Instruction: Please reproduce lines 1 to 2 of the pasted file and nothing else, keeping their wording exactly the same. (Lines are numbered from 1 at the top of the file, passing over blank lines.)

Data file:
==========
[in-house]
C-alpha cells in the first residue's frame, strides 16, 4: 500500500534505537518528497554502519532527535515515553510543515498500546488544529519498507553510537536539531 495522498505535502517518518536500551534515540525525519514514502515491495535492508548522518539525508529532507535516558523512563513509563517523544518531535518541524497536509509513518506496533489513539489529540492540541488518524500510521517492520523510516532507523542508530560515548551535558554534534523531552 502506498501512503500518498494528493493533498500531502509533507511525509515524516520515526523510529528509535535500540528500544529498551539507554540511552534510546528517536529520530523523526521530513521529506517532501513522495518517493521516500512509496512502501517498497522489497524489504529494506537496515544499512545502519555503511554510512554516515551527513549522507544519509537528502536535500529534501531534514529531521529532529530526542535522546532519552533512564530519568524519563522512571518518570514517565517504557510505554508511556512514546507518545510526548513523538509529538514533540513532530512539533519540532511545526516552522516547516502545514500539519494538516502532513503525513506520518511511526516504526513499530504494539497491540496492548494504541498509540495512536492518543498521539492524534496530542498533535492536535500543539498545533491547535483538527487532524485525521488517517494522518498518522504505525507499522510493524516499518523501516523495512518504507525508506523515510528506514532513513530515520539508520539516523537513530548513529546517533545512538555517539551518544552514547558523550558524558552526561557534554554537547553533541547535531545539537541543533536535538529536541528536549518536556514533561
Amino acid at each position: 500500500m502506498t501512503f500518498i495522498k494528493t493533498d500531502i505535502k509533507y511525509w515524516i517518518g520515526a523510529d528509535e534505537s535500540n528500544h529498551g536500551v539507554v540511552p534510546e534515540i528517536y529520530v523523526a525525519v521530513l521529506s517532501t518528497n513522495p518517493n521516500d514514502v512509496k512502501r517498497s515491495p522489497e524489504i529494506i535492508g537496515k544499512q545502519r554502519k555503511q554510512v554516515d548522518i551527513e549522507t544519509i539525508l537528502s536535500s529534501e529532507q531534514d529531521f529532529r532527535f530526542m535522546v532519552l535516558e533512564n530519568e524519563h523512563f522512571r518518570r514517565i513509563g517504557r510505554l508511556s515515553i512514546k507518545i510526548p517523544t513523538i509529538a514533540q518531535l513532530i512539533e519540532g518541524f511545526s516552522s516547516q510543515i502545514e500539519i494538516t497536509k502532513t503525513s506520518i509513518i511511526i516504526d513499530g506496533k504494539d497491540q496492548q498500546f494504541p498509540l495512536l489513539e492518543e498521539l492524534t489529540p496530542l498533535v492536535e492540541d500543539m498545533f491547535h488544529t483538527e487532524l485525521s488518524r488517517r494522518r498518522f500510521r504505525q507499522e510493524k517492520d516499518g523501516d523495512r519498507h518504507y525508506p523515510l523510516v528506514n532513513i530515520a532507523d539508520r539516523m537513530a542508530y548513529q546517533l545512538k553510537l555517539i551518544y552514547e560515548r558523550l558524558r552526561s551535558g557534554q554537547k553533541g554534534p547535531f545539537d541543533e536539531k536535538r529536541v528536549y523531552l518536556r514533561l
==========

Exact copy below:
[in-house]
C-alpha cells in the first residue's frame, strides 16, 4: 500500500534505537518528497554502519532527535515515553510543515498500546488544529519498507553510537536539531 495522498505535502517518518536500551534515540525525519514514502515491495535492508548522518539525508529532507535516558523512563513509563517523544518531535518541524497536509509513518506496533489513539489529540492540541488518524500510521517492520523510516532507523542508530560515548551535558554534534523531552 502506498501512503500518498494528493493533498500531502509533507511525509515524516520515526523510529528509535535500540528500544529498551539507554540511552534510546528517536529520530523523526521530513521529506517532501513522495518517493521516500512509496512502501517498497522489497524489504529494506537496515544499512545502519555503511554510512554516515551527513549522507544519509537528502536535500529534501531534514529531521529532529530526542535522546532519552533512564530519568524519563522512571518518570514517565517504557510505554508511556512514546507518545510526548513523538509529538514533540513532530512539533519540532511545526516552522516547516502545514500539519494538516502532513503525513506520518511511526516504526513499530504494539497491540496492548494504541498509540495512536492518543498521539492524534496530542498533535492536535500543539498545533491547535483538527487532524485525521488517517494522518498518522504505525507499522510493524516499518523501516523495512518504507525508506523515510528506514532513513530515520539508520539516523537513530548513529546517533545512538555517539551518544552514547558523550558524558552526561557534554554537547553533541547535531545539537541543533536535538529536541528536549518536556514533561